What's Cooking in...

China. Secrets of The Peninsula Shanghai’s stir-fried duck breast dish
Sweet Shrimp Kelaguen as served at the Hyatt Regency in Saipan.
Preparing a variety of the local dish kelaguen
Violeta putting the finishing touch on the baklava. Photo: Sandra Scott

My 93-year-old mother, who loves to cook, often says, “Nothing I make tastes like what my mother used to make.” She complains, “Today tomatoes are unblemished and red, but they have no flavor. Nothing tastes like it used to when it was home grown the old-fashioned way without fancy fertilizers and chemicals.”

I agree with her but didn’t realize how much our ingredients had changed in flavor until I visited Albania. The Albanian government’s isolationist policy kept it a rural country...


Even though Hong Kong is one of the world’s most modern and expensive cities, there are ways to learn about the traditional Chinese culture for free or nearly free. The Hong Kong Tourism Board (HKTB) offers a variety of free or nearly free programs for visitors.

When my husband, John, and I deplane in Hong Kong, we stop at one of the HKTB Visitor Centres to sign up for their programs. The visitor centers are located in Buffer Halls A and B, Arrivals Level, Terminal 1. Visitors...

Sarah basting the loin of bacon.

When my husband, John, and I were in Roscommon, Ireland, in June 2011, we contacted Sarah Browne (Antogher Rd., Roscommon, Co. Roscommon; phone 0879439446) to set up a cooking experience featuring Irish food.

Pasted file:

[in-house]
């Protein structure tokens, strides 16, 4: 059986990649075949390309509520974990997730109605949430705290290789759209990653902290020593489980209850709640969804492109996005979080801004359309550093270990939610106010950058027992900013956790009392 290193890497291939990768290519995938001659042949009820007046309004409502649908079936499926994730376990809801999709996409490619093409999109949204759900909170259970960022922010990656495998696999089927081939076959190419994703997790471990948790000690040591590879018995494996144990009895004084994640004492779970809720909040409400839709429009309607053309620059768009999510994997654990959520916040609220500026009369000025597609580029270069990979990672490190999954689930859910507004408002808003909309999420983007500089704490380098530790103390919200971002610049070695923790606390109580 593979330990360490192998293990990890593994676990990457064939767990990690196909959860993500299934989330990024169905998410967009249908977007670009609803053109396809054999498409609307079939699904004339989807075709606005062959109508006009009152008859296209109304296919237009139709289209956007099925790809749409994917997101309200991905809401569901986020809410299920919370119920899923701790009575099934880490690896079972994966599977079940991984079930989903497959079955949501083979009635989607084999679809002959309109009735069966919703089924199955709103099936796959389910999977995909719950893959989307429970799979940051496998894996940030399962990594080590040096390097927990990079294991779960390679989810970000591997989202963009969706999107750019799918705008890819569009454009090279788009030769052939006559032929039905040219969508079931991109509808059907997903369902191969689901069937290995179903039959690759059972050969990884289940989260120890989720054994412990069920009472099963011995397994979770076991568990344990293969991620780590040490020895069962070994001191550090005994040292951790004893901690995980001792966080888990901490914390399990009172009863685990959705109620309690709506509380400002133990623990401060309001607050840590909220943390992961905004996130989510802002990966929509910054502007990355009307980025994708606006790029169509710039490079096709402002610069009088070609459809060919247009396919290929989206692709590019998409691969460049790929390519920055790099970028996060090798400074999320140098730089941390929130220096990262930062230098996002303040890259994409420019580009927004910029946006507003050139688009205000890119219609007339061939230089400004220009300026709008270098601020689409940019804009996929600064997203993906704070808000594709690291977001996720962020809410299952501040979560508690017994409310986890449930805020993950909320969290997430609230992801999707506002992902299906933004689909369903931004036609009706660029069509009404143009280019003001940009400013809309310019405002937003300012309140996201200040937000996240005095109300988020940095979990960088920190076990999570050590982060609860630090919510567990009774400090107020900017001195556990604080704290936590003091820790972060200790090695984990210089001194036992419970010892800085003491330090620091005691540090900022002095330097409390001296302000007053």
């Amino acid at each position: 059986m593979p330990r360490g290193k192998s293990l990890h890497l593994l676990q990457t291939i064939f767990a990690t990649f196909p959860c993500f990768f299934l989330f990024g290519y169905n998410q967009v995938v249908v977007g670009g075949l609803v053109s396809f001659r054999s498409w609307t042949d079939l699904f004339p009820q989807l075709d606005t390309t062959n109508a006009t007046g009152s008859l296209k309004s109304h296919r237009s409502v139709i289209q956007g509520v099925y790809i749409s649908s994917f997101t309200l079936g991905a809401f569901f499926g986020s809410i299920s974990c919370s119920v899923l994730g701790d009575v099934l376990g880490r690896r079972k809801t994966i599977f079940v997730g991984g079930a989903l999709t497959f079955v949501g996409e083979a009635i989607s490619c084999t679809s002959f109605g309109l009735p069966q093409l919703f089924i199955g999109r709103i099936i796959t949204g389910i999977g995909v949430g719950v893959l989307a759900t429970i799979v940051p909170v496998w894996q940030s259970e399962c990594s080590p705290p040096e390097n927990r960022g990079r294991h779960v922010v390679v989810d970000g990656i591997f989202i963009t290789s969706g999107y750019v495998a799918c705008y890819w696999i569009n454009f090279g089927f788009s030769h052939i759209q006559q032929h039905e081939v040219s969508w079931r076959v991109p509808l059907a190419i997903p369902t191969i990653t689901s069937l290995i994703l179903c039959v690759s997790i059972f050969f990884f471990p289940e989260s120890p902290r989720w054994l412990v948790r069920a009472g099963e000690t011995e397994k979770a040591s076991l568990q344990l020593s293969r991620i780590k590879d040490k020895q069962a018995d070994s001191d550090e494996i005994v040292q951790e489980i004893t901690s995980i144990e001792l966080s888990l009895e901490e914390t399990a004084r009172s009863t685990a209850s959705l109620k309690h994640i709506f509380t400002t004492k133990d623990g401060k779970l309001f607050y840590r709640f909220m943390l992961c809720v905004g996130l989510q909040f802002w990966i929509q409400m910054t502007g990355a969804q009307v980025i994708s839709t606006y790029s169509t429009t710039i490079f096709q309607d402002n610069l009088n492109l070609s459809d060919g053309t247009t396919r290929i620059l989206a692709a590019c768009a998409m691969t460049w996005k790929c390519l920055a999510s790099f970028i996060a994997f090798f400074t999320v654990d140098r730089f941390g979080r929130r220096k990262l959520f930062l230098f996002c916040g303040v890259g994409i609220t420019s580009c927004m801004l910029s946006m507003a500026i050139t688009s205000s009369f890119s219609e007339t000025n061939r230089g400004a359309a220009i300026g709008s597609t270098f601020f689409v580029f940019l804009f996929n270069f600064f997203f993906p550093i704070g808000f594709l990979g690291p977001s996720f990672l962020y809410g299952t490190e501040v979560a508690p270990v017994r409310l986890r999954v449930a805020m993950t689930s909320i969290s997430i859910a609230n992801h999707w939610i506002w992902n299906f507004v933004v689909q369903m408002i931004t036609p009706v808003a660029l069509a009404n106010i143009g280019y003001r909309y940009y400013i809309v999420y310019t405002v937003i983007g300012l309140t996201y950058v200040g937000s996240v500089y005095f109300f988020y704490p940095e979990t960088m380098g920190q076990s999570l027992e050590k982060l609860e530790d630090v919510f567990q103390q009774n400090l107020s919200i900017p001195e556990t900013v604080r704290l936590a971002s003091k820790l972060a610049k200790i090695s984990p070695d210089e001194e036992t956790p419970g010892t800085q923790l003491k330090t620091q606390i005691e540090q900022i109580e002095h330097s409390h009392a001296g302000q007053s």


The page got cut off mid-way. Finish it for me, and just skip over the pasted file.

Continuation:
She offers a variety of cooking classes, ranging in cost from $43 to $157. Though there were no classes scheduled on the days we were in the area, she kindly offered to prepare a traditional Irish meal with us for the cost of the ingredients.

I had always considered...


by Sandra Scott

Sarawak is one of two Malaysian states on the island of Borneo. For me, the image of Borneo was one of wild jungles with unique wildlife and people still living in a very primitive manner.

When my husband, John, and I visited in January 2011, I found Kuching, the capital of Sarawak, to be a lovely, modern city. Outside the city it is possible to observe orangutans in the wild, but most of them are rescued ones that stay close to the reserve even though they...


by Sandra Scott

In Thailand, at the mere mention of the name Chef Yingsak, people break into a smile. The flamboyant chef, owner of the Thai & International Food Academy (1004 Rama III Road, Bangpongpang, Yannawa, Bangkok, 10120, Thailand; phone +66 [0] 2682-7644, e-mail center@yingsakfood.com), is the best-known chef in Thailand and hosts his own TV cooking show.

Friends in Thailand had recommended Chef Yingsak’s school, so when my husband, John, and I were in Thailand in...


by Sandra Scott

When my husband, John, and I were in San Pedro Sula, Honduras, in 2008, we stayed at the Crowne Plaza (Blvd. Morazan 11 Ave. 1 Calle, San Pedro Sula; toll-free 877/227-6963).

At breakfast, the chef was checking the selections in the buffet. He asked me if everything was okay and I told him, “I enjoyed the Honduran items.”

“Did you try the pupusas?” he asked.

I responded, “They were delicious. I never had them before.”

The stars must have...